The almost Joy Division-esque opening to Haley Bonar’s Last War is odd. It soon settles you as Bonar’s pleasant but not life-altering voice breaks the uncertainty. The cover of this record is perhaps the most brutal part, and seems to show some kind of aftermath of battle or at least an incident, from which the singer has likely emerged to deliver these nine songs to us.
Those songs are rather charming, melodic, easy to like, there are some big guitars and tricks that demand attention. The ‘war’ of the title is an intriguing theme for the album. The opening track just doesn’t grab you. It’s odd that it was the lead single from the album. Second track ‘No Sensitive Man’ certainly kicks up more of a fuss and demands a more attentive ear. It tries to struggle free and run away in its short two and a half minutes. The opening track is almost a red herring, as it seems to be the weakest track on the album. Once the title track arrives, Haley has now not just come to life but began conducting her very own anti-war storm. A final storm to eternally blow war out for ever, like some candle that for all too long damaged our race. The war could be love, heartbreak, but the emotion would remain the same toward it. As ‘Last War’ builds it feels like something you must have heard before, a sense of familiarity only achieved because it is brilliant. It’s a grower too, each time getting its claws deeper into you. The album had an obviously slow start but is now magnificently alive.
‘Heaven’s Made For Two’ is slower, moodier, and deliciously dark, enough to give a sense of unease whilst feeling intensely curious to dive further into the song. It’s end is like a fantasy slipping into an indie nightclub, dancing a drunken whirl and collapsing. The middle track showcases the talents of the extraordinary Justin Vernon (Bon Iver, Volcano Choir, etc.), a grand coup for Bonar, and is one of the brighter more melodic moments. It’s a sweet, lullaby of love, that has certain shades of The Beatles, somewhat surprisingly. Vernon, of course, adds to the song, delicately contributing his backing vocals as he often does, so knowingly.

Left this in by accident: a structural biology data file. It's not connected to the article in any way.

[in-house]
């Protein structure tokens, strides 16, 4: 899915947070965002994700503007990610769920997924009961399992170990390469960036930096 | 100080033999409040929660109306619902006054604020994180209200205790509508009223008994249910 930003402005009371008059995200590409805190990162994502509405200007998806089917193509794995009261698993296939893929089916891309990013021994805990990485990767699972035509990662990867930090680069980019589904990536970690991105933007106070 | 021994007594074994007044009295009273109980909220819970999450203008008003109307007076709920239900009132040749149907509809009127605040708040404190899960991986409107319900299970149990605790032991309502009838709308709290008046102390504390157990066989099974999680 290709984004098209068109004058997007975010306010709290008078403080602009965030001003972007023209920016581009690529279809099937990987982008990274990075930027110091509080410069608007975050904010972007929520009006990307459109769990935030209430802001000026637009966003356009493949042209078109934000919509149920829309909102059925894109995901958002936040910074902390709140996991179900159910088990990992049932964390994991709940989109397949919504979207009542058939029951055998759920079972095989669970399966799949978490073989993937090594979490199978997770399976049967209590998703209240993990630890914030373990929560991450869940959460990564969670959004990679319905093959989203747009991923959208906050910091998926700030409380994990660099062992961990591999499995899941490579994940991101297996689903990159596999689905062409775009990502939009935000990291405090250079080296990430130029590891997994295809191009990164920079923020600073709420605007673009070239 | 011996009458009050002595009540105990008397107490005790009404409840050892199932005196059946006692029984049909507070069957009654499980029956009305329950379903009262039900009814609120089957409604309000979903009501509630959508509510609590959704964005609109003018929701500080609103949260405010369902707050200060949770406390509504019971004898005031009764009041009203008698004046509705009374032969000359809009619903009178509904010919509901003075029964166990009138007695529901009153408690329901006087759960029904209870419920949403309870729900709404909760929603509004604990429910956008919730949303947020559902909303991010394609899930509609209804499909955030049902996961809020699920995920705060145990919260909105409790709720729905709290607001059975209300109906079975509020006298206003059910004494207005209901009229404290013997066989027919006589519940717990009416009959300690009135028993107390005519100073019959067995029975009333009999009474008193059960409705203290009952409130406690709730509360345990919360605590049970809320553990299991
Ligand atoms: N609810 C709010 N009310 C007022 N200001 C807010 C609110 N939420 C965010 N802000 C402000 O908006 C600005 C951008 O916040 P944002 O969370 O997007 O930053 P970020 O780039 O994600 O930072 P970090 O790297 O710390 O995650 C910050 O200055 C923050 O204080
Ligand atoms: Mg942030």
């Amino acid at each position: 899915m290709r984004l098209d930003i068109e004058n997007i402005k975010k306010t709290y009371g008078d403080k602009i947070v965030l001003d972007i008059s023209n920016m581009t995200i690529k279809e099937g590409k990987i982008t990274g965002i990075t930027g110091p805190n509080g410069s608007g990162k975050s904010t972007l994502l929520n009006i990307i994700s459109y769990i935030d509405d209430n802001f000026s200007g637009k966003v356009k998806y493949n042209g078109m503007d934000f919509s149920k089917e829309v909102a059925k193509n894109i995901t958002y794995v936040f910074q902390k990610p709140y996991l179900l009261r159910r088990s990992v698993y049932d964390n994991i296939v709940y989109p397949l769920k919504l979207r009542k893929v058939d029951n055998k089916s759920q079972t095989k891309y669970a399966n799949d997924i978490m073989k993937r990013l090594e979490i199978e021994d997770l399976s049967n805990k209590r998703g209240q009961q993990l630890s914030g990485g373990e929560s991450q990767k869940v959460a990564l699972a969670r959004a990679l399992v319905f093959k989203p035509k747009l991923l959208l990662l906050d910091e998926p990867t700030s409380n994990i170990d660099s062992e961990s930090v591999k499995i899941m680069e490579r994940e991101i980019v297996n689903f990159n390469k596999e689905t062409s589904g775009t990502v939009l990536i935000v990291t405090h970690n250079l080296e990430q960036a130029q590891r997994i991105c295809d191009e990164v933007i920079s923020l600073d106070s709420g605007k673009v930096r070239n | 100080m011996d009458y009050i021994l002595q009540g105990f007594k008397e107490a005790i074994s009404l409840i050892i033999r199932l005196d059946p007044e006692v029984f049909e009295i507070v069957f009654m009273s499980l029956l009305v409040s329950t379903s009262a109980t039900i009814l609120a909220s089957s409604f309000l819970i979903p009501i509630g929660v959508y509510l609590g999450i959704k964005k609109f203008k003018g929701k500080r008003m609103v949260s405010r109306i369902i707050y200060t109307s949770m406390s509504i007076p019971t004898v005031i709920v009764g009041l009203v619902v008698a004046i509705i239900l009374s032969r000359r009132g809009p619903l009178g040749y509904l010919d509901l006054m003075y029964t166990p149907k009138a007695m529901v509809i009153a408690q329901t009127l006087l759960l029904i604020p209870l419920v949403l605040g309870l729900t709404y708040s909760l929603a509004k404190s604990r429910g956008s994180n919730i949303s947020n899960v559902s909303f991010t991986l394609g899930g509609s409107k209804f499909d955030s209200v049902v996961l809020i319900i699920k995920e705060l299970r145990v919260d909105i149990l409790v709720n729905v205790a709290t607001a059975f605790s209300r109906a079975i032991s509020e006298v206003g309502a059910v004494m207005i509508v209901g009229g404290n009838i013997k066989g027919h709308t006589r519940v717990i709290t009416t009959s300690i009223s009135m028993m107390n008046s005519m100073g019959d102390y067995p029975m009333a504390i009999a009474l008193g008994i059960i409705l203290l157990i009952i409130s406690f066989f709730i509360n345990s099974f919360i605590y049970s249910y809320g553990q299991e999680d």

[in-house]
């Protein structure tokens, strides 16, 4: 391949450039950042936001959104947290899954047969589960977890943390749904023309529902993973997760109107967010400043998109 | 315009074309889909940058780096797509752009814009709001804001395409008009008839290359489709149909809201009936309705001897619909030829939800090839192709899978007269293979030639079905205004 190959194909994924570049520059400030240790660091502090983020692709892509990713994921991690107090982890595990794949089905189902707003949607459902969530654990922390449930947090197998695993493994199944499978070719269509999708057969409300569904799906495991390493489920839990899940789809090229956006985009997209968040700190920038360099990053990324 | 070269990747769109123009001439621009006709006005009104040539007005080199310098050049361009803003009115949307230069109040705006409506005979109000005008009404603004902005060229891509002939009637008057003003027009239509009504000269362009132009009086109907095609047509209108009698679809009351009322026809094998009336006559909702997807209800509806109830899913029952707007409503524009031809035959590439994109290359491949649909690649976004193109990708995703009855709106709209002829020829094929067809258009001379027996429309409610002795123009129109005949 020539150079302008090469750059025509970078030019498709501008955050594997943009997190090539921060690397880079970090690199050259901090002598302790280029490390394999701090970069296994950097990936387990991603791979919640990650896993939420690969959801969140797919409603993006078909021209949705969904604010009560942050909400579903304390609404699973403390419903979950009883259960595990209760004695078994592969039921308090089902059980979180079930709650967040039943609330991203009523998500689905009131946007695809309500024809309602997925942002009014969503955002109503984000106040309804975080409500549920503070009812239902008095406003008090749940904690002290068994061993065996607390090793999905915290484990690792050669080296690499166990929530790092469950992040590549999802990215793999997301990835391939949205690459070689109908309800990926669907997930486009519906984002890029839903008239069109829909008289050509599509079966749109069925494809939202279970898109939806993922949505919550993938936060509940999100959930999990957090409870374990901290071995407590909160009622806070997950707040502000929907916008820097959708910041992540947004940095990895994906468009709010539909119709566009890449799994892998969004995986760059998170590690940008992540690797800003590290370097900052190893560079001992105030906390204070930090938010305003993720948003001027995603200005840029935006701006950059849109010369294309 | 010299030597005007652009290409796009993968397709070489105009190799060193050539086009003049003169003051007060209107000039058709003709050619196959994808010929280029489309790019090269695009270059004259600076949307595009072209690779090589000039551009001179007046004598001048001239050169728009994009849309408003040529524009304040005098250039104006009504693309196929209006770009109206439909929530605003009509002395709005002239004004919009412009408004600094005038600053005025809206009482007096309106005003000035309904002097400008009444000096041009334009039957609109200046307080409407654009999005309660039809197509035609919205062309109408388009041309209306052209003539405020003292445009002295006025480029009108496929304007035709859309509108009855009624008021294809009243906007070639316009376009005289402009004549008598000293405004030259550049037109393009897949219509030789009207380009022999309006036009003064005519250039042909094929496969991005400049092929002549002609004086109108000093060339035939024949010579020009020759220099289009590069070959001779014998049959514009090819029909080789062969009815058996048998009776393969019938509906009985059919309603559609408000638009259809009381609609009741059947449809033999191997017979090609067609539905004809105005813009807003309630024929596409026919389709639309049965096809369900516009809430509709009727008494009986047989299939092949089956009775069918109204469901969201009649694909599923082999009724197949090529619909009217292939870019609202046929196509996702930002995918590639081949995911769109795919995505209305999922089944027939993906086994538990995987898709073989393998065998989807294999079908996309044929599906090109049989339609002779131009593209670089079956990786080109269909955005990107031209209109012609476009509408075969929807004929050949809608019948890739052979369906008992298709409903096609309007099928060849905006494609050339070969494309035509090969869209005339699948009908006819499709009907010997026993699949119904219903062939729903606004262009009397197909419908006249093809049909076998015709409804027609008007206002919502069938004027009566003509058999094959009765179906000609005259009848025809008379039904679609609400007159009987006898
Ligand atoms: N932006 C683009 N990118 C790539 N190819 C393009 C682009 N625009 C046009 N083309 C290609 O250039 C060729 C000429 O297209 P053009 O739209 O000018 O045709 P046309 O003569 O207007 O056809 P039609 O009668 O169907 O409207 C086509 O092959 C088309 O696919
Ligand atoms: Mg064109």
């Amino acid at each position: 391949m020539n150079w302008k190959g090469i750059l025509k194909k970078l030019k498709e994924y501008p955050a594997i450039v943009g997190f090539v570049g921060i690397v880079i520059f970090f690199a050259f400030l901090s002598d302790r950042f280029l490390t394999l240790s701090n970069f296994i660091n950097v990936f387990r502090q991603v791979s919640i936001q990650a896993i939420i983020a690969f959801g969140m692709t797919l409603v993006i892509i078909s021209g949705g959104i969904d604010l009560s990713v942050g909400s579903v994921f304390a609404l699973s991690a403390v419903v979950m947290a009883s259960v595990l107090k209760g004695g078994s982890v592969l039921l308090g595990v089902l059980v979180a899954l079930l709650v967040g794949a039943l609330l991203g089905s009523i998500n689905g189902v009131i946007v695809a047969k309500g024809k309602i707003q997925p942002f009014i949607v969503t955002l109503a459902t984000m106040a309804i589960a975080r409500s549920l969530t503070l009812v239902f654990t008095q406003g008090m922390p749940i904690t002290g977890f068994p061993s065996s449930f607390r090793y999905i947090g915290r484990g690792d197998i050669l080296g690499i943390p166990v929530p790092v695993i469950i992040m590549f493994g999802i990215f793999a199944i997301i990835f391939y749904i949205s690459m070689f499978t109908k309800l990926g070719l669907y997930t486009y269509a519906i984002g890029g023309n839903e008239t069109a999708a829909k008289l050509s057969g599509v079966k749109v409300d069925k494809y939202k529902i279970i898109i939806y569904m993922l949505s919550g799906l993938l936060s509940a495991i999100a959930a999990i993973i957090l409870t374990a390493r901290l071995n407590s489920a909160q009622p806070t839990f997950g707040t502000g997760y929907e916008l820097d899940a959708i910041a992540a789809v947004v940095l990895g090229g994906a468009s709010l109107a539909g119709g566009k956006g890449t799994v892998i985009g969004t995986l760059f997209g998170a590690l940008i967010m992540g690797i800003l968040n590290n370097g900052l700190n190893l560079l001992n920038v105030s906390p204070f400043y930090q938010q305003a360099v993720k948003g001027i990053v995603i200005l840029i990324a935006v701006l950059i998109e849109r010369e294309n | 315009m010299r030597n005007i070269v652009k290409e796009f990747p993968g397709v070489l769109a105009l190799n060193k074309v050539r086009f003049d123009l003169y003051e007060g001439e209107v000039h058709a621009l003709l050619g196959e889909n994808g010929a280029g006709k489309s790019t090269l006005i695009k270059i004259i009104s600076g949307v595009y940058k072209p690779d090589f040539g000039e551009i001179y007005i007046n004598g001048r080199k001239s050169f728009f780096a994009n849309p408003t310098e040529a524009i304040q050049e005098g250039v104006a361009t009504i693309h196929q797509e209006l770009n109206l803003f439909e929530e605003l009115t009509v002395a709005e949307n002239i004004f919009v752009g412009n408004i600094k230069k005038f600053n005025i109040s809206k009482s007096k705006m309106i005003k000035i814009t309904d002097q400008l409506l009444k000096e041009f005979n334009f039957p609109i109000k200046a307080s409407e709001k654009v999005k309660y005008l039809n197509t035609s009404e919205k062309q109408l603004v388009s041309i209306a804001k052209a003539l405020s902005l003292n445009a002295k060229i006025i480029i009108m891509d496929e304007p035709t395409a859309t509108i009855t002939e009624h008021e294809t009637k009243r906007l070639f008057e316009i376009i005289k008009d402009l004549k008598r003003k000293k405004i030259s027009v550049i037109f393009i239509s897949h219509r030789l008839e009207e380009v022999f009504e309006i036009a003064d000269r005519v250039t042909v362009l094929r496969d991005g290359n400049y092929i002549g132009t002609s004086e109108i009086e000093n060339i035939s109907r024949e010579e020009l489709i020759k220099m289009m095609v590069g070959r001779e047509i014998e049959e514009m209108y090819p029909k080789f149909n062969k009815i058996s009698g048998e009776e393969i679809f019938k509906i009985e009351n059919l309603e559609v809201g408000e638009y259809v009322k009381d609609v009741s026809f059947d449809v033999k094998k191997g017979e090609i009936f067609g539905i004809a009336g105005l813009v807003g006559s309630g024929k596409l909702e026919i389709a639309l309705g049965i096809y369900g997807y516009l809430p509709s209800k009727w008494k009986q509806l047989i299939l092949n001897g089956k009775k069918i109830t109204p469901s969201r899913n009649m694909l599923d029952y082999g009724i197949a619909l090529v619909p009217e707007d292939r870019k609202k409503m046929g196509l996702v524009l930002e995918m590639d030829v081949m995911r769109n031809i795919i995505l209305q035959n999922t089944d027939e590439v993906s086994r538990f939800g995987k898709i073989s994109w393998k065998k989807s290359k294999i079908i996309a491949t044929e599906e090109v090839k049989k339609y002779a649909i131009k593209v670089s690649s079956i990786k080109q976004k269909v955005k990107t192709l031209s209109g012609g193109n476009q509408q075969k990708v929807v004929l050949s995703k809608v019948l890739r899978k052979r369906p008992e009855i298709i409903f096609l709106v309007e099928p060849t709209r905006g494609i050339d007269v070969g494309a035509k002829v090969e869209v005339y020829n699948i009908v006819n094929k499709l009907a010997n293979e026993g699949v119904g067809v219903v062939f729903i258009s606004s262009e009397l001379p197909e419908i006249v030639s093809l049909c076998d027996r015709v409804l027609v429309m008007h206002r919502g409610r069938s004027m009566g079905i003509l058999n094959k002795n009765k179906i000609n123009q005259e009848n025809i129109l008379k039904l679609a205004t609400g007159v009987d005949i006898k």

‘Woke Up In My Future’ has a lovely driving energy, making it a great track for, erm, driving to. It can definitely be seen coming from the stereo of an open top-car as it cruises around, day or night. The opening loveliness of ‘Bad Reputation’ is even more sweet for the change to the tone the last track ended on. There’s a good mix here, and her tender and grandiose moments are well balanced. Some of the album is even majestic. ‘Can’t Believe Our Luck’ is brief, again displays a saccharine side until the dark almost-chorus (it’s very short) in which she just gets her teeth stuck in the second time around before it sadly ends all too soon. It was ready to take off. That might be precisely the intention, but it’s hard not to be left wanting more of the track.
Then comes the final track of the 32 minute puzzle. Once more, Vernon aids Lady Bonar with backing vocals, even more subtle and so well conceived that despite such a fragile ending ‘Eat For Free’ is a wonderful way to end an album that packs a lot of moments that will certainly be worth revisiting. It isn’t going to change anybody’s world, but it’s certainly a well made album that if it reached the ears would make people happy. It’s not hard to see how she enlisted Mr Vernon and his touch of genius, she has something herself that is intriguing, highly listenable and an indication of what might follow, which could be very interesting indeed.
The war of which she speaks could be life or love or any given war, but the chances of there ever being a last one are endlessly hopeful and highly unlikely. The concept is a tricky albeit beautiful one. Perhaps it means the artist’s own personal ‘last’ war, the most recent one. Either way, it’s an interesting topic, as it actually surrounds us in one way or another in our earthly existence. Perhaps therein lies the appeal of this woman’s music.